Press Release

DBRS Morningstar Confirms Commercial Paper Rating of R-1 (middle), Stable Trend, to First Nations Finance Authority

Other Government Related Entities
October 07, 2022

DBRS Limited (DBRS Morningstar) confirmed the First Nations Finance Authority’s (FNFA or the Authority) Commercial Paper (CP) rating of R-1 (middle) with a Stable trend. FNFA is a not-for-profit, non-share capital corporation with a mandate to provide cost-effective financing, capital planning, and investment management services to First Nations communities in Canada. The rating is predicated on the strength of the legislative framework that provides FNFA with (1) the ability to intercept generally high-quality revenues provided as security through the establishment of secured revenue trust accounts (SRTA), (2) the ability to replenish debt reserves through a joint and several obligation of all borrowers, (3) the right to require third-party intervention in a borrowing member’s finances, and (4) credit characteristics of the underlying borrowers. Constraining the rating, however, are the FNFA’s untested nature of the intervention and debt reserve fund (DRF) replenishment mechanisms, as well as uncertainty regarding the future composition of the portfolio.

As of June 30, 2022, FNFA’s loan portfolio totalled approximately $1.66 billion, up from $1.53 billion from at the time of DBRS Morningstar’s last review. Loan sizes range between $0.5 million and $211.9 million, with an average loan size of approximately $20.8 million. Over the years, FNFA’s portfolio has increasingly diversified, with borrowing members located across nine Canadian provinces and one territory.

As provided for under the First Nations Fiscal Management Act, First Nations can borrow against two types of revenues: (1) property tax revenues or (2) revenues that can come from a variety of eligible sources, including royalty payments, leases on reserve lands, contract revenues, band businesses, provincial or municipal transfers, and interest income (herein referred to as other revenues).

DBRS Morningstar notes that the majority of approved borrowers currently exhibit credit characteristics consistent with BB- to BBB-range ratings. In addition, sound underwriting practices are intended to ensure that the quality of the borrowing pool is not materially diluted over time. For each loan financed by the Authority to a First Nation, 5% of the gross loan value is withheld in a DRF, subject to replenishment. The replenishment comes from the additional revenues that flow through the SRTA. This replenishment mechanism creates a joint and several obligation among borrowing members.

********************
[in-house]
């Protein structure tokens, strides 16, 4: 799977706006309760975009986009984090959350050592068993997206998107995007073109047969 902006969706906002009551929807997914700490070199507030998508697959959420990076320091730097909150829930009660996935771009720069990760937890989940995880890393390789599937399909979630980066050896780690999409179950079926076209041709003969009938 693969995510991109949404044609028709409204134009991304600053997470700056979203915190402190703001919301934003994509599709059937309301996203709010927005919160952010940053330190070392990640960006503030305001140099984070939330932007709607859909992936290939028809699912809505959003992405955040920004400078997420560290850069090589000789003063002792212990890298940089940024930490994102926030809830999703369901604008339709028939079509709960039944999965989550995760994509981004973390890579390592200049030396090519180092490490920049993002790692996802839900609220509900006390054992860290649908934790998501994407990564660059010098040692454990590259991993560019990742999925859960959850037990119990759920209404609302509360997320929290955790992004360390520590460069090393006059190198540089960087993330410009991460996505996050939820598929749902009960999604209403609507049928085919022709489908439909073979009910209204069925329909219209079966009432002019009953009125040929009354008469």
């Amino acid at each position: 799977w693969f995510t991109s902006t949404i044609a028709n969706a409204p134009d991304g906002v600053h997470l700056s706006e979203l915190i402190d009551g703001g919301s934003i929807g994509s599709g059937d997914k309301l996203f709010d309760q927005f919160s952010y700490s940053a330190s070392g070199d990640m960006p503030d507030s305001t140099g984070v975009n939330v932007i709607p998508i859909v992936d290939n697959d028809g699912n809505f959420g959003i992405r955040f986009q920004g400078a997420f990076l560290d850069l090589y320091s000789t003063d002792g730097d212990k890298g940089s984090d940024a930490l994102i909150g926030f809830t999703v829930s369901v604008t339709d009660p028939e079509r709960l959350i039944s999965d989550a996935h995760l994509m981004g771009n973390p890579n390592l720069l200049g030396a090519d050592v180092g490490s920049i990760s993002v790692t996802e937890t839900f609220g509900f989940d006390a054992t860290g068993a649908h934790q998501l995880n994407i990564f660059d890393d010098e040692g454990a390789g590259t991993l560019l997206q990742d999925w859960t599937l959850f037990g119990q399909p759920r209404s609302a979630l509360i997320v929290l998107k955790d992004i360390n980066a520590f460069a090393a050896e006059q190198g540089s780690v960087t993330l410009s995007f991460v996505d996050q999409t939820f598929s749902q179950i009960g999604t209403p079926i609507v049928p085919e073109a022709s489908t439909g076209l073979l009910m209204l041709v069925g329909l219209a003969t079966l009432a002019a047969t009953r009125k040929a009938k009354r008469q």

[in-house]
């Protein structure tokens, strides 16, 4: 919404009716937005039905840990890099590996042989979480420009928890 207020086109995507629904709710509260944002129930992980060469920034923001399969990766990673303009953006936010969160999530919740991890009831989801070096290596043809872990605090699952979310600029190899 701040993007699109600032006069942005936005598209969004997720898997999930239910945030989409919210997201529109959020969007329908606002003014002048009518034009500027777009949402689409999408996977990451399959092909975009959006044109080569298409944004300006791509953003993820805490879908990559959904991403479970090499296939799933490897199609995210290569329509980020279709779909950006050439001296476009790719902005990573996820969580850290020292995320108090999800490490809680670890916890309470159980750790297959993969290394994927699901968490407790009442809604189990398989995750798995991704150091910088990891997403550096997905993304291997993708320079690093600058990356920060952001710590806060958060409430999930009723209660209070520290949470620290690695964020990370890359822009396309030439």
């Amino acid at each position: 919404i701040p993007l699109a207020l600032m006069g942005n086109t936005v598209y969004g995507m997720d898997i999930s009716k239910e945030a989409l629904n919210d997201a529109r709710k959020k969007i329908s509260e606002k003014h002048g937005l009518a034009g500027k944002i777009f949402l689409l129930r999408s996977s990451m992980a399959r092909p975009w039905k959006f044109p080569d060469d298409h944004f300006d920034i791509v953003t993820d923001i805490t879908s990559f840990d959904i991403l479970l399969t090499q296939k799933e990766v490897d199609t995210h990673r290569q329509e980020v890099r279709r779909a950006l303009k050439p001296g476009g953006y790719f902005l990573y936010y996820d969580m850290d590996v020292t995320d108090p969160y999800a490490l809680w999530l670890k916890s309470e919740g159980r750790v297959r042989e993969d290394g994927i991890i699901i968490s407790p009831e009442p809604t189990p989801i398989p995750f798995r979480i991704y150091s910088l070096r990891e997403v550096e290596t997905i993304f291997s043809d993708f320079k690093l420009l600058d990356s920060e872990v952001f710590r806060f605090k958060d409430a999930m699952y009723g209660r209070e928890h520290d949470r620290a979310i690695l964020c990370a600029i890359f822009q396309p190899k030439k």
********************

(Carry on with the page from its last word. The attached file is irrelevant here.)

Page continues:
The credit profile also benefits from a $53.2 million credit enhancement fund provided by the federal government to supply immediate, temporary liquidity to DRFs. FNFA has a $400 million CP program that is used to fund the bridge financing program prior to loans being financed by long-term fixed-rate debentures. The CP program complies with the “DBRS Morningstar Criteria: Commercial Paper Liquidity Support for Nonbank Issuers.”

DBRS Morningstar notes that the number of First Nation borrowers and the size of the associated loan portfolio are expected to grow steadily over time, providing the pool with greater fiscal capacity to support the joint and several obligation to replenish the DRFs. However, there exists the risk that new borrowing members may only meet the minimum established underwriting criteria, which could potentially lead to a gradual dilution in the quality of the pool over time. FNFA has acknowledged this concern and gives consideration to the preservation of its credit rating when reviewing and approving new loans.

A negative rating action could arise from (1) a material deterioration in the quality of the underlying loan portfolio; (2) a material reduction in funds available for credit enhancement relative to the overall portfolio size; and/or (3) evidence that structural features, such as the DRF replenishment mechanisms, oversight, and intervention of borrowers, do not work as intended. A positive rating action is highly unlikely as FNFA lacks broad revenue-raising ability and access to exemplary liquidity typically available to higher-rated government entities.

There were no Environmental/Social/Governance factor(s) that had a significant or relevant effect on the credit analysis.

A description of how DBRS Morningstar considers ESG factors within the DBRS Morningstar analytical framework can be found in the DBRS Morningstar Criteria: Approach to Environmental, Social, and Governance Risk Factors in Credit Ratings at (May 17, 2022).

All figures are in Canadian dollars unless otherwise noted.

The principal methodologies are General Corporate Methodology – Appendix 4 – Canadian Government Pooled Lending Vehicles (; March 25, 2022), and DBRS Morningstar Criteria: Commercial Paper Liquidity Support for Nonbank Issuers (; March 1, 2022), which can be found on under Methodologies & Criteria.

A description of how DBRS Morningstar analyzes corporate finance transactions and how the methodologies are collectively applied can be found at:

The related regulatory disclosures pursuant to the National Instrument 25-101 Designated Rating Organizations are hereby incorporated by reference and can be found by clicking on the link under Related Documents or by contacting us at

The rated entity or its related entities did participate in the rating process for this rating action. DBRS Morningstar had access to the accounts and other relevant internal documents of the rated entity or its related entities in connection with this rating action.

The conditions that lead to the assignment of a Negative or Positive trend are generally resolved within a 12-month period. DBRS Morningstar trends and ratings are under regular surveillance.

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